Stick It (2006) / Comedy

MPAA Rated: PG-13 for language and crude behavior
Running Time: 105 min.

Cast: Missy Peregrym, Jeff Bridges, Vanessa Lengies, Nikki SooHoo, Maddy Curley, Kellan Lutz, John Patrick Amedori, Mio Dzakula, Svetlana Efremova, Jon Gries, Gia Carides, Rarah Paige, Polly Holiday
Director: Jessica Bendinger
Screenplay: Jessica Bendinger
Review published May 12, 2006

Places where one should stick their copy of Stick It: a dumpster, litter box, commode, garbage disposal, wood chipper, microwave, where the sun doesn’t shine.
Place where one should never stick it: a DVD player.
Missy Peregrym ("Life As We Know It", "Black Sash") stars as troubled Texas teen Haley Graham, who gets sent to an intensive gymnastics camp as part of her punishment for her delinquent behavior.  It just so happens that she is a former member of that camp, who walked away in the midst of a big tournament, forfeiting her team from a sure championship.  She makes a big show of not wanting to be in the camp, but after striking a deal for an early release with the hothead coach, Burt Vickerman (Bridges, The Door in the Floor), she decides to go with the program.  Will she really bring the team to success, or will her tempestuous nature and snotty attitude end up putting her deeper into proverbial hot water?
Jessica Bendinger, writer of such popular drivel for young girls like Bring It On, First Daughter and Aquamarine gives us another insipid film to add to her filmography with Stick It, an attempt at a hip, snarky sports film for the female set.   This one touches all of the familiar bases you’d expect, all the while achieving little save to be easy, breezy, and cheesy. 
One main problem of the film is it is too homogenized to ever think of as hip.  Bendinger’s idea of the ultimate bad-ass chick is one that wears a never-ending assortment of fresh and pristine condition t-shirts featuring the name of an easily recognizable punk group.  Perhaps the only thing that makes her cool is that every other character is a dweeb, powder puff, dumbass, or perhaps the worst thing one can ever be in a film of this nature – an adult.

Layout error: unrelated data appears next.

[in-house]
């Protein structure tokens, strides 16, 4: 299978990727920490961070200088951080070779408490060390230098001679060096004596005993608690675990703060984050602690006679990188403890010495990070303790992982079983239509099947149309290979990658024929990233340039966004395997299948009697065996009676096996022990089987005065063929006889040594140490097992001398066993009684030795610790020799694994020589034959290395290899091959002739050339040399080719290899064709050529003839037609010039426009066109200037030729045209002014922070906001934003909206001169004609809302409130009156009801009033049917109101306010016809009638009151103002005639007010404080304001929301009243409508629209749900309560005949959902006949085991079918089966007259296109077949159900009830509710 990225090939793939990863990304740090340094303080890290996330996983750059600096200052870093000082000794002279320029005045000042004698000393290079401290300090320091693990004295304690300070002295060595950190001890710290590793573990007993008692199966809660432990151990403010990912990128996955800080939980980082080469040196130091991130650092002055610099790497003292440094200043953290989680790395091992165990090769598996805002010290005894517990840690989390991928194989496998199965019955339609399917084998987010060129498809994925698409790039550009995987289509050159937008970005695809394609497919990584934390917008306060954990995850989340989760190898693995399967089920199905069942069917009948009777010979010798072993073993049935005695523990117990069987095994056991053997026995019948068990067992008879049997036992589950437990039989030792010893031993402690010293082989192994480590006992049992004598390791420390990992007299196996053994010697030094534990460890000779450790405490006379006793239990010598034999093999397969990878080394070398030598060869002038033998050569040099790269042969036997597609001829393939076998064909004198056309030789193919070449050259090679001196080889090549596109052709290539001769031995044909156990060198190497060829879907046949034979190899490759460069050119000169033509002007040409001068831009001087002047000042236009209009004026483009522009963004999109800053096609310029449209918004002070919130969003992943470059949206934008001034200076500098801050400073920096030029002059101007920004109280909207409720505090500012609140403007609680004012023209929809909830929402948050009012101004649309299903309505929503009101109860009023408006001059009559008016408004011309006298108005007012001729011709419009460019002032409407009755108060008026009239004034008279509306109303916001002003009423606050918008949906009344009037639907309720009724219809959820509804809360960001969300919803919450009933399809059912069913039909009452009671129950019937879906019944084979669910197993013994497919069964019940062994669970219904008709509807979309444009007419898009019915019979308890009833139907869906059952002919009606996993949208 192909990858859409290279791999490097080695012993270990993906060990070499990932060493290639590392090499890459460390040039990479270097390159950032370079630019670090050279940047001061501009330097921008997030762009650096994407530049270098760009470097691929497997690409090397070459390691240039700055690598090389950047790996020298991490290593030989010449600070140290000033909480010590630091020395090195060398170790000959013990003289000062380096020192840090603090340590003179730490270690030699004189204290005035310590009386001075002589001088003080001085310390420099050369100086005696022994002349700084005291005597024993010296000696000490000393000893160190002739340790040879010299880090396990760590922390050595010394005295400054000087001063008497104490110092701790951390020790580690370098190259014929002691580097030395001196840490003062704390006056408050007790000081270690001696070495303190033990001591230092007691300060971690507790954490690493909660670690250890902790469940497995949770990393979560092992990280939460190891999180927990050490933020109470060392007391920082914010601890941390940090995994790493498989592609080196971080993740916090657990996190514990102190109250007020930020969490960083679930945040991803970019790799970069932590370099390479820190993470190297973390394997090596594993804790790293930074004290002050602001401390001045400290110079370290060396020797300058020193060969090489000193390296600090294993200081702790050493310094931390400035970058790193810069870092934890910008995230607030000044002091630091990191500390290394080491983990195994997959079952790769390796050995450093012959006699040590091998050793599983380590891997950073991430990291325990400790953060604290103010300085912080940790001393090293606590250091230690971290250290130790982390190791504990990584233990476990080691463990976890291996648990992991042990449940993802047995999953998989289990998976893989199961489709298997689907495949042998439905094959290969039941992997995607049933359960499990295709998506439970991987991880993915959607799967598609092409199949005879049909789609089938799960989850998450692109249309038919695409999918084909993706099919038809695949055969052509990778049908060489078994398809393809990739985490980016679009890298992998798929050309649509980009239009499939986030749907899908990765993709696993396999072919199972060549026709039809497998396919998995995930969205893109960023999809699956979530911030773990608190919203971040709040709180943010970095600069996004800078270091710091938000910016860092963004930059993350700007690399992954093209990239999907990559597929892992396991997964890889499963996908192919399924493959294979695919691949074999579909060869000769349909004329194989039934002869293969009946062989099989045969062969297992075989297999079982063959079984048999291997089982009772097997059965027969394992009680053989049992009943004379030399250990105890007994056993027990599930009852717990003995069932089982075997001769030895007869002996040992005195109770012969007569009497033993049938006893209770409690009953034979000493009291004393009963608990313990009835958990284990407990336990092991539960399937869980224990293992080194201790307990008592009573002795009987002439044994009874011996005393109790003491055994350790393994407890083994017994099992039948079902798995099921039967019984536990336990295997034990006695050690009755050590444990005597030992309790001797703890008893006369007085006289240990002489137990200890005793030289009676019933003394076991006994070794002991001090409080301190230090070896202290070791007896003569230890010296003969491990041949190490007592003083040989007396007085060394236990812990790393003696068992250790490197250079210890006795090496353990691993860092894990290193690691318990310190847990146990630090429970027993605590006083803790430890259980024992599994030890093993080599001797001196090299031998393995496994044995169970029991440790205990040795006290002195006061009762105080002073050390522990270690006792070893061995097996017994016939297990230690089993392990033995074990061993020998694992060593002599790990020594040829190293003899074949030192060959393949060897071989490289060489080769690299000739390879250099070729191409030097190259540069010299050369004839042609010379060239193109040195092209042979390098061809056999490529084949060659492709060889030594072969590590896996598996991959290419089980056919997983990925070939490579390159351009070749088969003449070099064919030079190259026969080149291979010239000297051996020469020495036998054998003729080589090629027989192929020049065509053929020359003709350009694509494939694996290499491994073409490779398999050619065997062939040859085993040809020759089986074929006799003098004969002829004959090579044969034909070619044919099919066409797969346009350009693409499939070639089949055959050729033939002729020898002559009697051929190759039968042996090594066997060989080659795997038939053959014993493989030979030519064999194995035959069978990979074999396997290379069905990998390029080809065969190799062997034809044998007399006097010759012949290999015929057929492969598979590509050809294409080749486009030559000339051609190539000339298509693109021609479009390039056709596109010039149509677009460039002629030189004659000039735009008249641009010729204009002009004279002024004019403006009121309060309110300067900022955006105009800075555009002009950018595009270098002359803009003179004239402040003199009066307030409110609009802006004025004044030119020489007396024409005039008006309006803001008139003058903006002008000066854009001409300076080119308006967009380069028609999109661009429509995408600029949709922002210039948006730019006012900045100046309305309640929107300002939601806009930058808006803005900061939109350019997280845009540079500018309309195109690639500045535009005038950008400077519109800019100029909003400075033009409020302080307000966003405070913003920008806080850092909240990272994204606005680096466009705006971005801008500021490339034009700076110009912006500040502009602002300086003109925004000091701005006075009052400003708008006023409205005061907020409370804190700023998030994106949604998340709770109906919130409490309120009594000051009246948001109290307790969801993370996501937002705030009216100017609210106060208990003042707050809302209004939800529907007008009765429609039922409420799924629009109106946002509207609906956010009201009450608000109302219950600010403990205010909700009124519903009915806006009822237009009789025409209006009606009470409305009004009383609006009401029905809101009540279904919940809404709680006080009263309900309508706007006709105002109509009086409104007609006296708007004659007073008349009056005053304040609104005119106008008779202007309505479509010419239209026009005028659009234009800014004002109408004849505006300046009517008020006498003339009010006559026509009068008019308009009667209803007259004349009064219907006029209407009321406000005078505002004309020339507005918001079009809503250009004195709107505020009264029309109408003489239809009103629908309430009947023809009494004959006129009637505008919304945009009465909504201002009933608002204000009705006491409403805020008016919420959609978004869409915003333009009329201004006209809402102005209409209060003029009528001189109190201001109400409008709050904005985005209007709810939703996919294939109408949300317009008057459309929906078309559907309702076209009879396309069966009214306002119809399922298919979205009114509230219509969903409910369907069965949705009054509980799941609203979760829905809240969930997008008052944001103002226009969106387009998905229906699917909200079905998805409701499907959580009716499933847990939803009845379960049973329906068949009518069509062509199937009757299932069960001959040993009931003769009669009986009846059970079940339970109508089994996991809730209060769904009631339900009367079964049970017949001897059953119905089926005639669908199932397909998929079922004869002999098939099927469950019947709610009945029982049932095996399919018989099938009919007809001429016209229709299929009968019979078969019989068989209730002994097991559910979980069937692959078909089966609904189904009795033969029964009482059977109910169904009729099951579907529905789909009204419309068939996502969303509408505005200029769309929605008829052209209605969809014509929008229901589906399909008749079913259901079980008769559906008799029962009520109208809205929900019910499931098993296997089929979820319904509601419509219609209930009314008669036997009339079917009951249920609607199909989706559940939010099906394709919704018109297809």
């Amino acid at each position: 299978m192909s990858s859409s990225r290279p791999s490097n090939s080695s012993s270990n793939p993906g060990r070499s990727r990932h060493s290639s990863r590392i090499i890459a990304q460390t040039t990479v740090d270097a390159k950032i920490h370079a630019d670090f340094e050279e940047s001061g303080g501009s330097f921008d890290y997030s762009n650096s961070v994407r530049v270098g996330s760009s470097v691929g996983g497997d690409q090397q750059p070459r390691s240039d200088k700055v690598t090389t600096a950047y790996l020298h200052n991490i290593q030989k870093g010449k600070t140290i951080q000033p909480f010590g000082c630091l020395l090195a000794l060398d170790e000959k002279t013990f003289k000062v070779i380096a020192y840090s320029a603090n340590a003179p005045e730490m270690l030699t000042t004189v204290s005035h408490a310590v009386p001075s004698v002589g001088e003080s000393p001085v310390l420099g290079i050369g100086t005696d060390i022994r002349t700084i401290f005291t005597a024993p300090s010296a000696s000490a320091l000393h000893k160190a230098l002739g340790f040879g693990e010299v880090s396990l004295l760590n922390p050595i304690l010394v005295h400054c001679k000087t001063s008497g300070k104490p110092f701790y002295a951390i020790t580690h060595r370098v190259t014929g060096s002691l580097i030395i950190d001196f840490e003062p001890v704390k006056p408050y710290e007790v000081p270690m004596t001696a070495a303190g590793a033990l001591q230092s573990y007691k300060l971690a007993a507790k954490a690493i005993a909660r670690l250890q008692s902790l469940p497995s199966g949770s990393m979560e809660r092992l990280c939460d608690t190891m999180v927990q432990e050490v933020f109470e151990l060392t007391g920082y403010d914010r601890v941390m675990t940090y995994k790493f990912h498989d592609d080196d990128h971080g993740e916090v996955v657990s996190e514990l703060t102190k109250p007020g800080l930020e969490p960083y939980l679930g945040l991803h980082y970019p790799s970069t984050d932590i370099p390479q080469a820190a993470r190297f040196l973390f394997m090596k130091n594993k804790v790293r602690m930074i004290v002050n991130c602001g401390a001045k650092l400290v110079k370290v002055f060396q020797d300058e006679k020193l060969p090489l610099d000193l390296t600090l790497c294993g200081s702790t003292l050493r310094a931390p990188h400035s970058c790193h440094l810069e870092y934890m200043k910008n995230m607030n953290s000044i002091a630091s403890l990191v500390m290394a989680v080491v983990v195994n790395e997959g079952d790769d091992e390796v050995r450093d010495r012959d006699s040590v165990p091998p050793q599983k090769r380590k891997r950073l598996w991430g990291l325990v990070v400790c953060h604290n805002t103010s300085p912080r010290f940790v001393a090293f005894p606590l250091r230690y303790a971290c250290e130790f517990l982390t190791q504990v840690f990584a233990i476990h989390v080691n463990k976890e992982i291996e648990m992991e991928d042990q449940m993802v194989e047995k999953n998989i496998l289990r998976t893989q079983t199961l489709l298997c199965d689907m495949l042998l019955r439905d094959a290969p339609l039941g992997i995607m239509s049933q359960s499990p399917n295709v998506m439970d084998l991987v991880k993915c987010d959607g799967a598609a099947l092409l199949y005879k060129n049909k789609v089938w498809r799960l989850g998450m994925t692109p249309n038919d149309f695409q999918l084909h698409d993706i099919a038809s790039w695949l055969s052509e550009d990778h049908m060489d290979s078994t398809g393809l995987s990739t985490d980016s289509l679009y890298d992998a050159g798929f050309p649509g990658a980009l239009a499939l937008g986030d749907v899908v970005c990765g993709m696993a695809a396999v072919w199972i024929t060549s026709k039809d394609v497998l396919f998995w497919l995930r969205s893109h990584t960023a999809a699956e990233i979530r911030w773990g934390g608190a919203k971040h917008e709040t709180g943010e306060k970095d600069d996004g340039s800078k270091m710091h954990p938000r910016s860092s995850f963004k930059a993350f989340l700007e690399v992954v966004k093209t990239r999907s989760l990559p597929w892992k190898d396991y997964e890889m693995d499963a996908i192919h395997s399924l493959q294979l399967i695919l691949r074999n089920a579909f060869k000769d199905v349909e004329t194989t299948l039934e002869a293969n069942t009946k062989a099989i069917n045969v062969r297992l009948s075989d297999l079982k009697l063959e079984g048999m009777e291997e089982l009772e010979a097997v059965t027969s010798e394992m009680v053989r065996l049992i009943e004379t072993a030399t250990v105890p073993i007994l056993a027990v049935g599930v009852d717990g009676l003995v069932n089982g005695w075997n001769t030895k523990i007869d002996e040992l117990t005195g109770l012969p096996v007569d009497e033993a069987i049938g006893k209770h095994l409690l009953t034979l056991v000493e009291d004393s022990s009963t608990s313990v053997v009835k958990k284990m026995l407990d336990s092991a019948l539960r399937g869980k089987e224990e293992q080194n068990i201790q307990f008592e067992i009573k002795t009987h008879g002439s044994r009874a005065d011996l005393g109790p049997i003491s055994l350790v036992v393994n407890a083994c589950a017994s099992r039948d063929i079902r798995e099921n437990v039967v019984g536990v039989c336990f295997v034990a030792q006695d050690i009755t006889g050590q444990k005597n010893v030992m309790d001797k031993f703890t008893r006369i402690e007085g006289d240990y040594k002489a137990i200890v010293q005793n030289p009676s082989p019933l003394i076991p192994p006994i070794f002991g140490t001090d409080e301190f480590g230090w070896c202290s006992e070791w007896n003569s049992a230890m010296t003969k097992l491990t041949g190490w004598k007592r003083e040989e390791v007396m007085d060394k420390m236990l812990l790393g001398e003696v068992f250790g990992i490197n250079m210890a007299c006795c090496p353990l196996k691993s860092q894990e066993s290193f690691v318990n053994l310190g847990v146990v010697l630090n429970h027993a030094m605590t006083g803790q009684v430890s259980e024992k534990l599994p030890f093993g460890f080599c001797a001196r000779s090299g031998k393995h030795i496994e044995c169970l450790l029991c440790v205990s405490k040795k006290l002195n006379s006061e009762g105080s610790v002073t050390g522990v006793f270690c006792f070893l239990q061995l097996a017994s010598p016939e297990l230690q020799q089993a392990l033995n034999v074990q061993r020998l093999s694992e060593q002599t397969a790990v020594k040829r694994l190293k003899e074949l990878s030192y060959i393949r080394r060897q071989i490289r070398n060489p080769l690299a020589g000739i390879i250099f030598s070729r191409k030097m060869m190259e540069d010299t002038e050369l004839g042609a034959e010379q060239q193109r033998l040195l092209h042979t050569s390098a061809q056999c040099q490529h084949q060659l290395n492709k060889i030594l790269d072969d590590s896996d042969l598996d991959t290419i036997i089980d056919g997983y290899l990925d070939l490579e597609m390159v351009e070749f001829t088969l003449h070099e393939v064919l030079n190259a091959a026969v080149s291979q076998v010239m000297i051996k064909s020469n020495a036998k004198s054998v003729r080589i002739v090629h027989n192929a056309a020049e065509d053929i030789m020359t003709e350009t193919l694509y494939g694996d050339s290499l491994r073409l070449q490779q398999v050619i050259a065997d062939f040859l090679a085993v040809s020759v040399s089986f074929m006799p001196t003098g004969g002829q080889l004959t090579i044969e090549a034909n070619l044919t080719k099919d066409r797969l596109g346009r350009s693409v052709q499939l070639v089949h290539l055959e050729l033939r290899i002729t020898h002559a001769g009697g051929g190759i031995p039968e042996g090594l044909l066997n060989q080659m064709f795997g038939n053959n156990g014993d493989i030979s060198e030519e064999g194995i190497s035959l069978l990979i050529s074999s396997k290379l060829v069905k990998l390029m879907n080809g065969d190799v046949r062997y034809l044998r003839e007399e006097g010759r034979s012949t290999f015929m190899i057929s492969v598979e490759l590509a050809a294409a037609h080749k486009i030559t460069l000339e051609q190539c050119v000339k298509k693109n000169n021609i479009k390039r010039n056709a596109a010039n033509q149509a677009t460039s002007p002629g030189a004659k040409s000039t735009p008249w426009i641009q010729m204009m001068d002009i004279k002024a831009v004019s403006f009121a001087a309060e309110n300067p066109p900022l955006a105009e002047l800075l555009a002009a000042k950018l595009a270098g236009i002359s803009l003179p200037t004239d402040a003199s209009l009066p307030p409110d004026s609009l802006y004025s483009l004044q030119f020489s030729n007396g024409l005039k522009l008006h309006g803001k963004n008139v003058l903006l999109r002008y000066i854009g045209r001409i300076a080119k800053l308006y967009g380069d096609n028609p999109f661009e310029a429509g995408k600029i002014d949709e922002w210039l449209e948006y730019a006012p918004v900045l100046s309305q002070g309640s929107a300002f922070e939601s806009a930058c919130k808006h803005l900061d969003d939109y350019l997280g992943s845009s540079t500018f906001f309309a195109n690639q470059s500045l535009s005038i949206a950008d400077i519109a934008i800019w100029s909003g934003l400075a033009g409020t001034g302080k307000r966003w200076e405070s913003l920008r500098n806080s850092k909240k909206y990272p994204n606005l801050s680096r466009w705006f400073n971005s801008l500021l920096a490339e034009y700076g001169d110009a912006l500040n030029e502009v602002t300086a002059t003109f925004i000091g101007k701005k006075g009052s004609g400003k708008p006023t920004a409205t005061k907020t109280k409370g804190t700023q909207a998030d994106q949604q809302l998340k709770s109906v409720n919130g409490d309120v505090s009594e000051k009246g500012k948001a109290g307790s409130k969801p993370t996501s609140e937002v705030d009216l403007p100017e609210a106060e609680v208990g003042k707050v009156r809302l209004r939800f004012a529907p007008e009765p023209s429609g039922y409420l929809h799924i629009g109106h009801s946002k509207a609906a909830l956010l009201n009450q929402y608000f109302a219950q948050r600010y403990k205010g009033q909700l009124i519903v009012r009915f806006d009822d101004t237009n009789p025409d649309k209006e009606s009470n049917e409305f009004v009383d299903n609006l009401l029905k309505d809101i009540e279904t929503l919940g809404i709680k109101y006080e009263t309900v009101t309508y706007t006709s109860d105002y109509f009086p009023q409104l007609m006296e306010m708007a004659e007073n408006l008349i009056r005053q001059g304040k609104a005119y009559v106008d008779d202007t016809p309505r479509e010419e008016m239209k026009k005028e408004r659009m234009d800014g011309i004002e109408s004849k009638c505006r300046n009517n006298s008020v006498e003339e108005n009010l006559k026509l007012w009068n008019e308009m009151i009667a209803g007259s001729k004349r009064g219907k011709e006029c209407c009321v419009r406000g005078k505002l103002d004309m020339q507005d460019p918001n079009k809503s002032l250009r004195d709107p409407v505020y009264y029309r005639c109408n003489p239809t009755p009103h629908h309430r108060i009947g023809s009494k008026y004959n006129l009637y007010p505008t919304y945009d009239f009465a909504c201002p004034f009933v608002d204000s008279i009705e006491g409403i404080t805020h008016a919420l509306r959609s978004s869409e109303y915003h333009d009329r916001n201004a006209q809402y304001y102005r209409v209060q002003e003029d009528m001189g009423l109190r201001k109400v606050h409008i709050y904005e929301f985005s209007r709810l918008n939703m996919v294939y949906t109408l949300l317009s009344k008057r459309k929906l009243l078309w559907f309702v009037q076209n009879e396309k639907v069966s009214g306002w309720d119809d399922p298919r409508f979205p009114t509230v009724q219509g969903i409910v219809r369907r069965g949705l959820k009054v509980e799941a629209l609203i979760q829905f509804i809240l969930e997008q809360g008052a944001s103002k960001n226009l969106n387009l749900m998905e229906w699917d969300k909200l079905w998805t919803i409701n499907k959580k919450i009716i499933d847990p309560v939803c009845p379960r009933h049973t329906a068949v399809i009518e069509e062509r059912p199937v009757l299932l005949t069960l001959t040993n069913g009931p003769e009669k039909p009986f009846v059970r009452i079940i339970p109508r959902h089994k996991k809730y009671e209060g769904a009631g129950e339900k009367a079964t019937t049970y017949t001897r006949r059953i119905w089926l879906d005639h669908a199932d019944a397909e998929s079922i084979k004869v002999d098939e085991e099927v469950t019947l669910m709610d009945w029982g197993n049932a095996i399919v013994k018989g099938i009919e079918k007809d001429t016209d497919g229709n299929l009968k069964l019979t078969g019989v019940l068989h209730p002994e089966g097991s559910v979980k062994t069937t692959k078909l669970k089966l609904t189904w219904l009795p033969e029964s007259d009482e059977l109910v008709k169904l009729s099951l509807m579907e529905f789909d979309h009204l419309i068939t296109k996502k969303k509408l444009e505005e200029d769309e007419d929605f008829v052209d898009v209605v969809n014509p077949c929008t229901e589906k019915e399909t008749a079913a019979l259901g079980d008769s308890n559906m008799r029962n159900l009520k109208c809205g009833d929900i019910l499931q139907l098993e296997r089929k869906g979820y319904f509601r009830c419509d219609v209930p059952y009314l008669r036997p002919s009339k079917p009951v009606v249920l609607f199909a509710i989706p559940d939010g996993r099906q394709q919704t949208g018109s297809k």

The real head-scratcher is why an actor as popular and respected as Jeff Bridges would stoop so low as to be involved with the film.  No one knows more than I do how much it costs to live in the town of Santa Barbara, Bridges’ current home, but things have gotten really out of hand when multimillion dollar celebrities have to settle for mindless mediocrity just to get a paycheck.  It’s not so much a performance as a caricature of Mike Ditka, complete with pacing with folded arms, gum chewing, and barely intelligible dialogue that will have you wondering why they just didn’t save money by hiring the former Bears coach himself.
Stick It is strictly for the MTV regulars – ADD addled juveniles that would never watch a film about gymnastics unless it were filled with blaring pop tunes with music video montages and stylized, frenetic “extreme sports” quick-cut editing.  Sadly, the music video aspect of the film is about the only thing that merits interest from time to time, with an element of colorful eye-candy laden visuals and hyperkinetic energy that should go down easy for audiences that expect a lot of sass and style. 

For a film that tries to buck the gymnastics trend by thumbing its nose at the judges that count off points for any attempts at originality, the “movie judges”, otherwise known as film critics, can thumb their noses right back and slam it, ironically, for not being nearly original enough.

Qwipster's rating:

©2006 Vince Leo